Erdoğan’s ruling Justice and Development party (AKP) is likely to table a bill for a referendum on the constitution in the coming months, and nationalist support would now allow the motion to pass. According to details of the amendments leaked to media outlets in recent days, under the proposal Erdoğan would be able to continue in office until 2029.
Turkey indicts top Syrian Kurdish leader
Turkey has issued arrest warrants for the leader of the main Syrian Kurdish party (PYD) allied with the western anti-“Islamic State” coalition. Ankara accuses the PYD of ties to Kurdish gueillas in Turkey’s southeast.
Turkey’s post-coup brain drain
Whether sacked in the post-coup purge or for signing a petition decrying violence against Kurds, Turkish academics are leaving in droves and don’t plan to return. They say more will follow, irreparably damaging Turkey.
… hundreds of academics who have worked overseas and returned to Turkey – only to become unemployed amid the government’s post-coup purges – are leaving the country once again. Since declaring a state of emergency and enforcing various decree laws after the coup attempt, nearly 110,000 Turkish civil servants have either been dismissed or detained; 36,000 have been arrested. In addition, all academics were banned from leaving the country.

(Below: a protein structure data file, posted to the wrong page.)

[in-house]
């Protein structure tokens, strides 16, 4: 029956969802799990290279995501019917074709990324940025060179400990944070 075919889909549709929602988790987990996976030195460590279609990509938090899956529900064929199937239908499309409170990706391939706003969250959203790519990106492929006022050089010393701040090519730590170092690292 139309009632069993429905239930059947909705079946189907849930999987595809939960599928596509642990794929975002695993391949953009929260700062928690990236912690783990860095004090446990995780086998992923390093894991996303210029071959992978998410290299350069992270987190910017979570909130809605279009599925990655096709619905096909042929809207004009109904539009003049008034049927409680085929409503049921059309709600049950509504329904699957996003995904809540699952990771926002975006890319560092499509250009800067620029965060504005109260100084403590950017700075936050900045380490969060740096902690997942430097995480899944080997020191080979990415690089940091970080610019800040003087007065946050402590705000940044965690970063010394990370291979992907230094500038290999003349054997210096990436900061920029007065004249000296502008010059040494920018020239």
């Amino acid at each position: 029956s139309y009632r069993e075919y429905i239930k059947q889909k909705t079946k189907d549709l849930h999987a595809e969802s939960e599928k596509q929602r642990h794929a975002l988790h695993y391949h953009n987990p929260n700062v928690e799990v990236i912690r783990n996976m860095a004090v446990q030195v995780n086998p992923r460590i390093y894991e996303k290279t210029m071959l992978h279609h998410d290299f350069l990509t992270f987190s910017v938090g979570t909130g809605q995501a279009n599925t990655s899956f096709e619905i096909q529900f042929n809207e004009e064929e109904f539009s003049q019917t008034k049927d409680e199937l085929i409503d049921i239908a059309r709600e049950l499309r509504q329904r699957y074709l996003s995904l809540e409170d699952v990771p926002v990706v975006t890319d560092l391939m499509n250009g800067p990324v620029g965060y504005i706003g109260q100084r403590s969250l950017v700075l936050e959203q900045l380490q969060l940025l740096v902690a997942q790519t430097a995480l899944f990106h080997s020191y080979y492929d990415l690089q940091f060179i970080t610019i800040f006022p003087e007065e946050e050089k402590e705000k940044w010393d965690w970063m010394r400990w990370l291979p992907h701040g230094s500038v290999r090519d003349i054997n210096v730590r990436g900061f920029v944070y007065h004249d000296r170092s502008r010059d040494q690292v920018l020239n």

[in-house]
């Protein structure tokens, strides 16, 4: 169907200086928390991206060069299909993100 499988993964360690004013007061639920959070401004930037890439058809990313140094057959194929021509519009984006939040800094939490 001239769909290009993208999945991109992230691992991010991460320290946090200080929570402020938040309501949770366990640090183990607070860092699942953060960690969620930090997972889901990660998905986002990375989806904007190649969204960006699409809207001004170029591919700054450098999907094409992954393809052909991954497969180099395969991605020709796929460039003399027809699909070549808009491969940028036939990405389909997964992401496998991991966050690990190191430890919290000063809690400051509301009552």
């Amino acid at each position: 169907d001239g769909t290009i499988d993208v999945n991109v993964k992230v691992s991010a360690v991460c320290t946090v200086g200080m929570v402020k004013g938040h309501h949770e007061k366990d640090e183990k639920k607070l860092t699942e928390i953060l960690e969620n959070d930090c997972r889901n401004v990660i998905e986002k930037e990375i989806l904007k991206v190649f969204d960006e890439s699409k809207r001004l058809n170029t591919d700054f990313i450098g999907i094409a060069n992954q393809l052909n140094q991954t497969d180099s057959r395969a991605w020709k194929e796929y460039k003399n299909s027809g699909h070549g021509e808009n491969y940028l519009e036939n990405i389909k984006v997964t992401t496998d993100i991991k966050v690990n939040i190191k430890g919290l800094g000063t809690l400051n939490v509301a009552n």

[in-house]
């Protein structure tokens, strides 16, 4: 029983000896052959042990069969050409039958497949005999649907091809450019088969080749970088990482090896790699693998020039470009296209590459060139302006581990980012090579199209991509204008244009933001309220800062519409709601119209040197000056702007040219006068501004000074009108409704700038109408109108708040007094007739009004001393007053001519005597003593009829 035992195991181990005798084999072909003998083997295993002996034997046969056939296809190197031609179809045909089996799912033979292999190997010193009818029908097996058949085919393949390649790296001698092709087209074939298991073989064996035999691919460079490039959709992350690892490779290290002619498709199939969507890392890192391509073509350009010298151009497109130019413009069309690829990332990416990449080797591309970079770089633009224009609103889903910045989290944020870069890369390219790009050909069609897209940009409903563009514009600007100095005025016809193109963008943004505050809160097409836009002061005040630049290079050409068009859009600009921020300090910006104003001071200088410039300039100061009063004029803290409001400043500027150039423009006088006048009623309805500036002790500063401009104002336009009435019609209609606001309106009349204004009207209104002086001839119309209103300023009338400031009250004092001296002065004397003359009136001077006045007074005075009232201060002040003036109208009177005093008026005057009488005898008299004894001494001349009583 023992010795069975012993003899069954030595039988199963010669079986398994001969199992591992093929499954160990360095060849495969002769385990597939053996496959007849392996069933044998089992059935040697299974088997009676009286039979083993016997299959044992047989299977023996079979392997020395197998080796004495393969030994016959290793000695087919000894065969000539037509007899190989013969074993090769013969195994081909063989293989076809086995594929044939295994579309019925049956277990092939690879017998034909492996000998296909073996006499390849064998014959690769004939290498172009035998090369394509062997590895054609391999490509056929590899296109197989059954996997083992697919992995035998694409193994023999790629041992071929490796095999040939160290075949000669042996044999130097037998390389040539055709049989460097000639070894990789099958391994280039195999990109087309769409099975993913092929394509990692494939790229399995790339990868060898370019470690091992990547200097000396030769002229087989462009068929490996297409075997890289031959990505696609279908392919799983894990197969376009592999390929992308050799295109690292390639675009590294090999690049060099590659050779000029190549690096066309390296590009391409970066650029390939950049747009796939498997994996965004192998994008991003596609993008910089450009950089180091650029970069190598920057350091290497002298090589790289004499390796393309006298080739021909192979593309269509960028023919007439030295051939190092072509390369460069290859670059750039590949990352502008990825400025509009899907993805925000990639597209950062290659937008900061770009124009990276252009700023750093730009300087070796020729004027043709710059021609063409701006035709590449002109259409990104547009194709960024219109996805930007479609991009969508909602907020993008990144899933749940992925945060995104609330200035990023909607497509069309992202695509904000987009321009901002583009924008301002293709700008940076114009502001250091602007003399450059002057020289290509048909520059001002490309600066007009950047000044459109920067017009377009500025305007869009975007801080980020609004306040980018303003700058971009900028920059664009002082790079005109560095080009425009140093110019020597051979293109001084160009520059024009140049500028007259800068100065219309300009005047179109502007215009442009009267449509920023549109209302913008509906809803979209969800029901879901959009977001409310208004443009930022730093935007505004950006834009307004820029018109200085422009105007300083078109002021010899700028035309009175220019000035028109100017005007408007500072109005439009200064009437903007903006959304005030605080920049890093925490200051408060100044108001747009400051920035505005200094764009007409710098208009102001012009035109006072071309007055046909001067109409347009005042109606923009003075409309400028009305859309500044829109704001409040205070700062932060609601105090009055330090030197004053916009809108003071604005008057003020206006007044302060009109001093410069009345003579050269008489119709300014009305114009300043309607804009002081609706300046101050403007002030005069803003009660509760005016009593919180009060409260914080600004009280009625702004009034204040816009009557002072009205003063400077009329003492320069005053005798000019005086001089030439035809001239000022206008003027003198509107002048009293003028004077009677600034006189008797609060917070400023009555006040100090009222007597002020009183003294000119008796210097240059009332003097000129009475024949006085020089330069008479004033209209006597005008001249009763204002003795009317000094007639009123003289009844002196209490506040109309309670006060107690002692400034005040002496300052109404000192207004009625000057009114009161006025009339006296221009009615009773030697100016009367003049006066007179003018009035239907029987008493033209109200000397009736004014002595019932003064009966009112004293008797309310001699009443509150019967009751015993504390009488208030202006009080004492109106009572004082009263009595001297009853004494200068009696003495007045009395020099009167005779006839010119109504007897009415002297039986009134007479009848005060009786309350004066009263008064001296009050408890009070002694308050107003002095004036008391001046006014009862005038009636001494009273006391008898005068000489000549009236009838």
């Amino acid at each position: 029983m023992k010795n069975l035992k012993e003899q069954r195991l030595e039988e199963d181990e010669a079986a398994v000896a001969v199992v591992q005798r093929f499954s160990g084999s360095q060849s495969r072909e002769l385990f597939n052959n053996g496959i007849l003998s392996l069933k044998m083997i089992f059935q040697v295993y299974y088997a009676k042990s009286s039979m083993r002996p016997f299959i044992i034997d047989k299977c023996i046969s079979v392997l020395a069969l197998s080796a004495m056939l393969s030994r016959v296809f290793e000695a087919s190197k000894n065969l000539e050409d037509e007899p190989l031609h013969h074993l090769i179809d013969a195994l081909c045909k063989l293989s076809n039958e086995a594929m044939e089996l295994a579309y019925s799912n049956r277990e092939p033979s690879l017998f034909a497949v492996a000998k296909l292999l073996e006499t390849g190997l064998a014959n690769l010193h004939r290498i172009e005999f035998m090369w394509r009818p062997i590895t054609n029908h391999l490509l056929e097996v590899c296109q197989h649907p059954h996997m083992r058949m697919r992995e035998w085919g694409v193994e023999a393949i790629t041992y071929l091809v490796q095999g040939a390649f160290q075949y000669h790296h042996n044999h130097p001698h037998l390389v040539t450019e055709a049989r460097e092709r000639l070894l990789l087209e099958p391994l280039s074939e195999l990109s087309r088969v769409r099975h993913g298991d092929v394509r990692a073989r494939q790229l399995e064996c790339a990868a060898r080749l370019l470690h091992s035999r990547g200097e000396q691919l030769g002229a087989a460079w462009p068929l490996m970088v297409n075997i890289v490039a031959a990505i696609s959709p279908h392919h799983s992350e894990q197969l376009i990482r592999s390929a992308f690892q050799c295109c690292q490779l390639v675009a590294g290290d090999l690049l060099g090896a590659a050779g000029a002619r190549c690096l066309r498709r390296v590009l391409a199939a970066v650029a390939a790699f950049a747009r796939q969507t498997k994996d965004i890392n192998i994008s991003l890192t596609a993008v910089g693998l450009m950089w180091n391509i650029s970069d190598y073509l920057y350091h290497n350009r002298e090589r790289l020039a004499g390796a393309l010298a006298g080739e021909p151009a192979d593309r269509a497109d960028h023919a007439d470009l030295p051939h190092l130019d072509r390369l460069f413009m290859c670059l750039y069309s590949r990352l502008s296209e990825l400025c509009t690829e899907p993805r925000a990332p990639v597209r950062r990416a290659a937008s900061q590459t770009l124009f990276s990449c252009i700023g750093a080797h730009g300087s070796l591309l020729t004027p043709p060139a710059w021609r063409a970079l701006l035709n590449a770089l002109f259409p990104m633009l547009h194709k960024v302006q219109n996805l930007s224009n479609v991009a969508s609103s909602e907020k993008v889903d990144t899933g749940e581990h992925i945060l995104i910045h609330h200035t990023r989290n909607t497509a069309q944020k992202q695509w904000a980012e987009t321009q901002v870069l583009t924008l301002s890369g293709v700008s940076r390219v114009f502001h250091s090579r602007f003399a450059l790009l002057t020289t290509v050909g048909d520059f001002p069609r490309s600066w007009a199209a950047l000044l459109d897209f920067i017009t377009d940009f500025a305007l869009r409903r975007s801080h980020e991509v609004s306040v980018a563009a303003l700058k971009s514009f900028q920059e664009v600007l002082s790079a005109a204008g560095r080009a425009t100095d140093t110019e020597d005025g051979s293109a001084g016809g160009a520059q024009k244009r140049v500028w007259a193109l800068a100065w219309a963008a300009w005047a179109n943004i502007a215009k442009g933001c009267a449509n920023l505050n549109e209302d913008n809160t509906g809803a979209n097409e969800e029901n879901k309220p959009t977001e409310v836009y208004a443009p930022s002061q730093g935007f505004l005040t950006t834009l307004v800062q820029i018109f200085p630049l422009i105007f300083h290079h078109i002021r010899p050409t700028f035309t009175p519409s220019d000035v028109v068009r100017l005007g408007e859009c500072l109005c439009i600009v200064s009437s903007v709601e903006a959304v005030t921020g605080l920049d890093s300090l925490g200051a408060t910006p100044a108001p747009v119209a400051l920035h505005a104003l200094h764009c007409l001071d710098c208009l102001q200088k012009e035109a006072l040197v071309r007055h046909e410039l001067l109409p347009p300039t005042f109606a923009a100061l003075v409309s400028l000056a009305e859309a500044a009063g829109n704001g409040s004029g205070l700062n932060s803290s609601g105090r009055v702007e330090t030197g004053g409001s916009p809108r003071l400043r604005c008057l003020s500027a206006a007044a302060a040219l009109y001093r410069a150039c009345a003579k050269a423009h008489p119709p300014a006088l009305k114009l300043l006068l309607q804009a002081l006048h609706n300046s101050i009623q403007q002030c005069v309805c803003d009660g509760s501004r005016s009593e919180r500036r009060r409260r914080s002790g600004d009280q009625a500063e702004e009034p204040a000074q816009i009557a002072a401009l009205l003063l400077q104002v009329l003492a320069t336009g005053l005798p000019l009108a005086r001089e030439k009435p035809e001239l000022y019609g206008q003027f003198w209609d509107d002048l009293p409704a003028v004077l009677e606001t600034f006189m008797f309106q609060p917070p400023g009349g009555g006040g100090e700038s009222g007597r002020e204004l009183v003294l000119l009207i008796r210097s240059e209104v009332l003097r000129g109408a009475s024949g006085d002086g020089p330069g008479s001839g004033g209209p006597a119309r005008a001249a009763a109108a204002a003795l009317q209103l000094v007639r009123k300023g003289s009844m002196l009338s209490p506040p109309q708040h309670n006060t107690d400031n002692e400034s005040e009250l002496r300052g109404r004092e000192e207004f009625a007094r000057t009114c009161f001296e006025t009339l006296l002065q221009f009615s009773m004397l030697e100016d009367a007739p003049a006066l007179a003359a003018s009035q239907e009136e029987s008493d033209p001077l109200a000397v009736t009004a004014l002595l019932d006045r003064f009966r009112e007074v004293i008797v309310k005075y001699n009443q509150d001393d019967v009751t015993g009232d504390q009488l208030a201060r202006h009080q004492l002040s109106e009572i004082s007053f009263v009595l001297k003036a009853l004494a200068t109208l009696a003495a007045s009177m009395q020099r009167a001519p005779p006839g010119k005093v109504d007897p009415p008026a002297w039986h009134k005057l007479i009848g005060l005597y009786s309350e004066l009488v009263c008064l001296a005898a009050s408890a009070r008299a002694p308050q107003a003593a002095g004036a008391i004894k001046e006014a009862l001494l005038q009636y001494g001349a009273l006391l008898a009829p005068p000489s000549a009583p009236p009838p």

Education has been a notable target for the Turkish government since July 15’s coup attempt. Since then, the government has shut down 15 universities and around 1,000 secondary education institutions.
Turkey withdraws bill after protests over child-sexual assault clause
Rare concession to popular will comes after critics say freeing offenders from jail if they married their victims would legitimise rape
5 November
Turkey orders trial for newspaper staff, detains more pro-Kurd officials
(Reuters) Turkish authorities ordered on Saturday that the editor and senior staff of a leading opposition newspaper be arrested pending trial, as more pro-Kurdish officials were detained, sparking protests against the widening state crackdown.
Police fired tear gas and water cannon on a crowd of around 1,000 protesters in central Istanbul who were trying to get to the offices of the secularist Cumhuriyet newspaper. Nine of its journalists and executives were detained on Monday
Prosecutors said staff at the paper, one of the few still critical of President Tayyip Erdogan, were suspected of crimes committed on behalf of Kurdish militants and U.S.-based cleric Fethullah Gulen, who is accused of instigating a coup attempt.